1. According to the “Encouraging
Devotion” (thirteenth) chapter of the Lotus Sutra, what is the third kind of enemy that will persecute those who spread the correct teaching?
2. What is the significance of the
Tatsunokuchi Persecution to the life of Nichiren Daishonin?
3. Written by the Daishonin while exiled
on Sado Island, what do “The Opening of the Eyes” and “The Object of Devotion for Observing the Mind” clarify in terms of the object of devotion (Gohonzon)?
4. The faith demonstrated by common
farmers during the Atsuhara Persecution prompted the Daishonin to do what?
5. Why is it clear that Nikko Shonin is the
legitimate successor to Nichiren Daishonin?
the Latter Day of the Law, and correctly grasped the profound significance of his Buddhism. This qualified him to be entrusted with the entire body of the Daishonin’s teachings. On the thirteenth day of the tenth month of 1282, at the Musashi Province estate of Ikegami Munenaka, the Daishonin again declared the transfer of his teachings to Nikko, designating Nikko to be the chief priest of the temple Minobu-san Kuonji (which the Daishonin had founded). The document recording this is known as the “Ikegami Transfer Document” (or “The Document for Entrusting Minobu-san”). Later that day, Nichiren Daishonin’s venerable life ended at age sixty-one.
1. intercalary month: a month added to the lunar calendar to bring it into harmony with the solar calendar. 3. From the Confucian Book of Rites, which states that a wise man thrice unheeded by the sovereign should retire to a mountain forest.
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n Nichiren Daishonin’s writings he declares that the cause of the peoples’ misery is their adherence to erroneous teachings. His refutation of the four major schools of Buddhism at that time is summarized in what are known as “The Four Dictums.” In the study series “The World of Nichiren Daishonin’s Writings,” SGI President Ikeda explains: “The Daishonin absolutely did not aim to attack the followers of specific Buddhist schools or to simply expand his own school. The essence of the Daishonin’s practice lay in the struggle against the devilish nature of power and authority that treats the people with contempt” (June Living Buddhism, p. 13). The four dictums denounce four of the most influential Buddhist schools in Japan — the Pure Land (Jodo) school (also, the Nembutsu school), the Zen school, the True Word (Shingon) school and the Precepts (Ritsu) school. Based on his understanding of the supremacy of the Lotus Sutra and his perception of the slander these schools commit in denying or disparaging that sutra, the Daishonin repudiated their doctrines and declared as follows: 1) “Nembutsu leads to the hell of incessant suffering,” 2) “Zen is the invention of the heavenly devil,” 3) “True Word will ruin the nation,” and 4) “Precepts is a traitor to the nation.” In explaining the meaning of the Daishonin’s statements in the same series, President Ikeda states: “The four dictums in essence express the wisdom of the Daishonin, who saw through and strictly identified the self-righteousness of the various schools of the day, as well as their duplicity in concealing their true nature behind religious authority. It also goes without saying that at the foundation of the four dictums is the Daishonin’s compassion to protect the people. “In other words, upholding the four dictums means manifesting the wisdom to refute philosophies and religions that obstruct people’s happiness in any age. “To merely repeat the four dictums simply because they came from the Daishonin, while ignoring people’s feelings and the changing times, is to overlook the Daishonin’s spirit. The four dictums are then nothing but dogma. That is what gives rise to the devilish aspects of religion. “It is people and the heart that count. The four dictums are the manifestation of the Daishonin’s firm conviction to resolutely battle the devilish functions that serve to confuse people. To lose sight of this important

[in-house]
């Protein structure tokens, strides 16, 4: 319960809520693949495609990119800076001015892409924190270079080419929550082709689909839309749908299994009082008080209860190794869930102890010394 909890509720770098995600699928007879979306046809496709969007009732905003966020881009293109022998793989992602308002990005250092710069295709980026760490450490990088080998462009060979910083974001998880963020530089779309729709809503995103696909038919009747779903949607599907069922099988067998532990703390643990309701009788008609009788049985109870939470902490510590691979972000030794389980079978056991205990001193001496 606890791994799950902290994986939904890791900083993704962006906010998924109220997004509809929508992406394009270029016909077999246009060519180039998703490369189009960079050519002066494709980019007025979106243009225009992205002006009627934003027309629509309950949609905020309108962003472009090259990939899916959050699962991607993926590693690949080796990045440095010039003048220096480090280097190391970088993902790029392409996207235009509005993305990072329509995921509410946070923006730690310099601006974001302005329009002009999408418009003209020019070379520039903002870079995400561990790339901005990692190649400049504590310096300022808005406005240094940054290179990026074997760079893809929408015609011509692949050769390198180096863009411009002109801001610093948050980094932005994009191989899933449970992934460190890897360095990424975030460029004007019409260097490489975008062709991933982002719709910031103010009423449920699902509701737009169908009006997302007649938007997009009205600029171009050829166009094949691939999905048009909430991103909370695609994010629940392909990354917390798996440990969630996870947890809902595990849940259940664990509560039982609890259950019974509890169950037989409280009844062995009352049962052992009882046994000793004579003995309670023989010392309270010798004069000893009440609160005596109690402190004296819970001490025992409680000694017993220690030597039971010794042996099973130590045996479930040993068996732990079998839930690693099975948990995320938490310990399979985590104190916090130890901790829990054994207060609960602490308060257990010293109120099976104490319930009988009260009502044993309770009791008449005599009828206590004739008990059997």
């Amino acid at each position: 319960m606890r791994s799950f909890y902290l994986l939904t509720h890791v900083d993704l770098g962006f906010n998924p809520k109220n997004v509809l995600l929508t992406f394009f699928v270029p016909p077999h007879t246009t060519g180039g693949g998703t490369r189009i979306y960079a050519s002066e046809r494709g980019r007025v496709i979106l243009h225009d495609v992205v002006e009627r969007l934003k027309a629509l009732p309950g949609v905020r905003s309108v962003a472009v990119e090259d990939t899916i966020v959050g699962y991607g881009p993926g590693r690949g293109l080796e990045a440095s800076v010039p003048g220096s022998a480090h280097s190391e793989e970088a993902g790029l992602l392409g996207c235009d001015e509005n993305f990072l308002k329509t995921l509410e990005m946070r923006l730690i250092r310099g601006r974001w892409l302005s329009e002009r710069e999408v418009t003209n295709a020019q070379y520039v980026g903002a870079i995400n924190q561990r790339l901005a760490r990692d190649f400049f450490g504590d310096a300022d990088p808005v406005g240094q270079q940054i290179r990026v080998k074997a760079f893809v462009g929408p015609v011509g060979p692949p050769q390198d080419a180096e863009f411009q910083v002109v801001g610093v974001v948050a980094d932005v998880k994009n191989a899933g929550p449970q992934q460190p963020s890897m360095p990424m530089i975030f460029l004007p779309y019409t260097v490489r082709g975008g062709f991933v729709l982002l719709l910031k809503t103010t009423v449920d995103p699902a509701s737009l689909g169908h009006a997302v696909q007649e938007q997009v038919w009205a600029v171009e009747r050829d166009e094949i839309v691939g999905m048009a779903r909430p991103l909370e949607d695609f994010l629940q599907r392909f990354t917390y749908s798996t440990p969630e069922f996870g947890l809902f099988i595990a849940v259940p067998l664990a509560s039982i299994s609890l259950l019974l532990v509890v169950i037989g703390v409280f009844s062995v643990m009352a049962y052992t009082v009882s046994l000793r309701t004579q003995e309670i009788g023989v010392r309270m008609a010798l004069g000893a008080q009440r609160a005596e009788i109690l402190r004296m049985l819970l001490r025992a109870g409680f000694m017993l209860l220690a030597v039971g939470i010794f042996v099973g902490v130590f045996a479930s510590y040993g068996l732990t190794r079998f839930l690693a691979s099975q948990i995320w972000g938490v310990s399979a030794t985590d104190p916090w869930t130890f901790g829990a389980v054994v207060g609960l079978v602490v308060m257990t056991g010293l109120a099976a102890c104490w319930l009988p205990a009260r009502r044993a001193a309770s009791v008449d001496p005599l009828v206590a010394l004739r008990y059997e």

THE FOUR DICTUMS